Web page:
Athletes' Village in Saint-Ouen


An ephemeral village, a district inaugurated on February 29 by the French President, the Athletes' Village will be the center of the world in the summer of 2024, before becoming a fully-fledged city district in 2025.

As part of the most ambitious project of the decade for the Paris metropolis, architect Dominique Perrault has been entrusted with the design of sector E, located on the right bank of the Seine, between the Cité du Cinéma and the Vieux Saint-Ouen. Called "Les Belvédères" in reference to its location and the height of its buildings (up to the GF+ 10), this is the most residential of the new district’s sectors, which will include more than a fifth of the Village’s 2,500 homes. These are divided, in a mixed program, into five lots and nineteen buildings, all new construction, on which seven architecture agencies worked as a cohesive unit.

The unity of the district is reflected in the material tones of the facades, in colors close to those of the old and industrial town. The construction language common to all the buildings is that of an evolving post-and-beam structure, which will enable non-bearing elements to be easily replaced to transform the Athletes’ Village into a neighborhood for family use. On the ground floor, priority will be given to local shops and craftsmen’s studios, to offer an attractive range of products and services in keeping with those found in the Vieux Saint-Ouen area.

Reversibility is at the heart of the project, whose primary aim is to meet the needs of the Saint-Denis, Saint-Ouen-sur-Seine, and L’Île-Saint-Denis territories once the event is over. The objective is to welcome athletes and para-athletes while ensuring the legacy of a lively, high-quality neighborhood in terms of its uses and architectural identity.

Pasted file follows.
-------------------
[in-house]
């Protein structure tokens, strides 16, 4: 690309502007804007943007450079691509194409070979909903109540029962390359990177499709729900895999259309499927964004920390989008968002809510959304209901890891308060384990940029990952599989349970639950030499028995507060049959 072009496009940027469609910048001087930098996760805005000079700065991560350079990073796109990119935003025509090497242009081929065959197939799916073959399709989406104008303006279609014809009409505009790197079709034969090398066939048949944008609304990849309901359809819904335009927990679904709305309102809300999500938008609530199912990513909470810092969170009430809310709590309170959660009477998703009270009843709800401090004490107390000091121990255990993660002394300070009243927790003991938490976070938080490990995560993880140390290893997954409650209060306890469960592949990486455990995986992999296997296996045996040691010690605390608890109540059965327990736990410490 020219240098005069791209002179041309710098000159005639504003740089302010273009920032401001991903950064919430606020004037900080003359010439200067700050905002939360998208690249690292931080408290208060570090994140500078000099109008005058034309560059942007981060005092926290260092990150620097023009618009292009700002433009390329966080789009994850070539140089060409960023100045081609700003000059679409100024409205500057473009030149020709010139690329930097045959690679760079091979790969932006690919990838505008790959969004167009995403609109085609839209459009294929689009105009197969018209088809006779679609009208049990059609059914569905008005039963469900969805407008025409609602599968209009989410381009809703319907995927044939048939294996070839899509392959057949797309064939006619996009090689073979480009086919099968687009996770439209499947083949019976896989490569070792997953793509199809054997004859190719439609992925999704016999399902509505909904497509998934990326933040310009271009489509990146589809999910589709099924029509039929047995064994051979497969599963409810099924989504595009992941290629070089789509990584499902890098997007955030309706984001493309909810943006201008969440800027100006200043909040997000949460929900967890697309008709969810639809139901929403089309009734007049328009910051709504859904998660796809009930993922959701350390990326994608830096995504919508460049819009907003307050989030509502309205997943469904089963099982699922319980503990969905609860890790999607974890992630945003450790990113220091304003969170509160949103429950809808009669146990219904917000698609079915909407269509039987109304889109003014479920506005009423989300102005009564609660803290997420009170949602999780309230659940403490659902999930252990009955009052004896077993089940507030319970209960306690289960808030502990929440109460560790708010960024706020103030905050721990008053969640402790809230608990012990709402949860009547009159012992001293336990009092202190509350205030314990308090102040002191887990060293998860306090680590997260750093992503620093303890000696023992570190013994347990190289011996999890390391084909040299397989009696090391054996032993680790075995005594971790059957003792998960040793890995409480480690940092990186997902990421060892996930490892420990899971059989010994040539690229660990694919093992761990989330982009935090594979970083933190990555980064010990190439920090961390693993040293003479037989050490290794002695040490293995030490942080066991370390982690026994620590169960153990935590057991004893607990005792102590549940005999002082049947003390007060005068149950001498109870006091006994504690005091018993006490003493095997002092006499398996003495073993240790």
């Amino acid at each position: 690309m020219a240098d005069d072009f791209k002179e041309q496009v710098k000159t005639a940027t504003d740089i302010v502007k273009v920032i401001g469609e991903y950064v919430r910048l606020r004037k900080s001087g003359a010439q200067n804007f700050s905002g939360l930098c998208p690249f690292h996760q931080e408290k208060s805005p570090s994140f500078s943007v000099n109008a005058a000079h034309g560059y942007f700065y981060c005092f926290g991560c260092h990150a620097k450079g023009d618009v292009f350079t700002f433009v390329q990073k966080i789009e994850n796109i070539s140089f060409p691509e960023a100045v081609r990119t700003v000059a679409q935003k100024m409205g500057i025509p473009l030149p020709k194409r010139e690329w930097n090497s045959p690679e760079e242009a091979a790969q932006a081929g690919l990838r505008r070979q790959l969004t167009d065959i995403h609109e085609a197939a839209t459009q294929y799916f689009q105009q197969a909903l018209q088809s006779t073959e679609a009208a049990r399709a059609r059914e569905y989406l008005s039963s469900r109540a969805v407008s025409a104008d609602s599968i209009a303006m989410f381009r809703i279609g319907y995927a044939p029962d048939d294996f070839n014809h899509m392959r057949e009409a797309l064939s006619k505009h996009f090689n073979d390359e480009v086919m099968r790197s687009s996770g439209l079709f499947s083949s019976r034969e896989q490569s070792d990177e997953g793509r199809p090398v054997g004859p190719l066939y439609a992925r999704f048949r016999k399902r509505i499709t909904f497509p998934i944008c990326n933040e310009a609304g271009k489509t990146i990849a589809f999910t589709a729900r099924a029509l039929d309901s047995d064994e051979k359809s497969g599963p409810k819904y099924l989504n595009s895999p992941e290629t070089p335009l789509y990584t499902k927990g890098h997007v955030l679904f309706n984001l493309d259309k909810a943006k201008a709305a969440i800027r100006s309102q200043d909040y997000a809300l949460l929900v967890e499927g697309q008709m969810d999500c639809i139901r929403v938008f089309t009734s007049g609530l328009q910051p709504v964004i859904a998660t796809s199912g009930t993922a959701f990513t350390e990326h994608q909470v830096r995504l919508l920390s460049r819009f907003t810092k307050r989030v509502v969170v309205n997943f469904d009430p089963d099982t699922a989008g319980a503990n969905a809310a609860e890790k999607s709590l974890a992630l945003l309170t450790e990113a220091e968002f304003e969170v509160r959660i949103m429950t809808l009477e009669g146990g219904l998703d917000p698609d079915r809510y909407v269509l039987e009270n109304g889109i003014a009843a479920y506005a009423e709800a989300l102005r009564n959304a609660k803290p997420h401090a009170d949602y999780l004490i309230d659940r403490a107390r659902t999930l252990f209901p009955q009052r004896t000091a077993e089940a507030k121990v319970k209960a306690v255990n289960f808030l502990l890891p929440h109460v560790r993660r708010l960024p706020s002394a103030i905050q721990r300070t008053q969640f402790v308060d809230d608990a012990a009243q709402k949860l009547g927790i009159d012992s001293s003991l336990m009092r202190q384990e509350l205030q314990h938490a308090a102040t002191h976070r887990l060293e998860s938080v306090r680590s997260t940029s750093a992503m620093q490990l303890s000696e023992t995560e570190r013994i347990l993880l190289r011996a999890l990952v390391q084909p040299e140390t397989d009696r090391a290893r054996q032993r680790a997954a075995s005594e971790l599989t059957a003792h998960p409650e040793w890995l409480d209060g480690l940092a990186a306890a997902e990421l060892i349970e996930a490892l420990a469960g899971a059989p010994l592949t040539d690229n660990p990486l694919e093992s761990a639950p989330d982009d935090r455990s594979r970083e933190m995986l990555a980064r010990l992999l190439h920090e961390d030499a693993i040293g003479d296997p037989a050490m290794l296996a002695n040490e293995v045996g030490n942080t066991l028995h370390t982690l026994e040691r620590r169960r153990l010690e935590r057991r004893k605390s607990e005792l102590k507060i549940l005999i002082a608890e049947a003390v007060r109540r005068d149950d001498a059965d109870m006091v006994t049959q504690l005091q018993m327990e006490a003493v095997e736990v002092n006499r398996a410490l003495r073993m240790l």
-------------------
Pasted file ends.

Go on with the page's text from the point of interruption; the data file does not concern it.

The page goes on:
Sport in the city
In this favorable context, DREAM is responsible for building 13,477 m2 of office space on the E3 block and is proposing to add a 1,000 m2 sports facility on the roof. Dedicated to the practice of basketball, the gymnasium, set off by great heights and beautiful transparencies, offers an unobstructed view of the Grand Paris.

This innovative program reflects the long-standing commitment of the DREAM agency, and its founder Dimitri Roussel, to sports as a means of enhancing urbanity. To implement it, DREAM proposed an innovative and attractive business model and included a sports operator in the project. This evolution of the program reflects the adaptation of architecture to contemporary societal issues, contributing through sport to the well-being of the city of tomorrow.

The project was co-promoted by Nexity, Eiffage Immobilier and CDC Habitat, with investment from Groupama Immobilier and the companies Eiffage Construction and Dalkia Smart Building, in the pursuit of very high environmental performance.

Favoring encounters
This building is one of the most emblematic of the Paris Games site. It’s not just for future residents, but also for those who’ve been here all their lives. For DREAM, social grafting with the territory is the main challenge of the project. The architecture features an active design that creates links and encounters between the various users. On the ground floor, a Food Court activates and extends the public space by creating a continuity of floor space. Throughout the building, external air and light circulations encourage movement and facilitate a vertical mix of uses. The rooftop gymnasium is used by all residents as a proximity facility.

A hollow landscape
At the heart of the site, an open-ground planted area acts as an island of freshness. The garden’s drop provides natural lighting for the parking lots, whose generous ceiling heights make them ideal for future conversion. The principle of reversibility thus extends from the urban scale to the one of the building itself.

Construction methods
As the only 36-meter-high building with a timber structure, the project achieves high carbon storage performance (700 kgCO2/m2 versus 1500 kgCO2/m2 on average). The low-carbon concrete infrastructure provides naturally lit, reversible parking spaces for extending the ground floor programs, as well as a solid wood post-and-beam superstructure and prefabricated low-carbon concrete floors from GF+1 to GF+6. The top level, with its 8-meter headroom and exposed timber framework, lights up in the evening, revealing the spectacle of sport.

The same applies to comfort and energy management: a photovoltaic power plant guarantees 20% self-consumption and better control of consumption, particularly in winter, and the design of the building itself guarantees less than 70 hours of discomfort during heatwaves.

The materiality, color and texture of the cladding tiles evoke the brickwork and fabric of the Vieux Saint-Ouen, reminiscent of the site’s historic industrial architecture, accentuated by the use of large, double-height glass frames.

Site Plan
Floor Plan
Top Floor Plan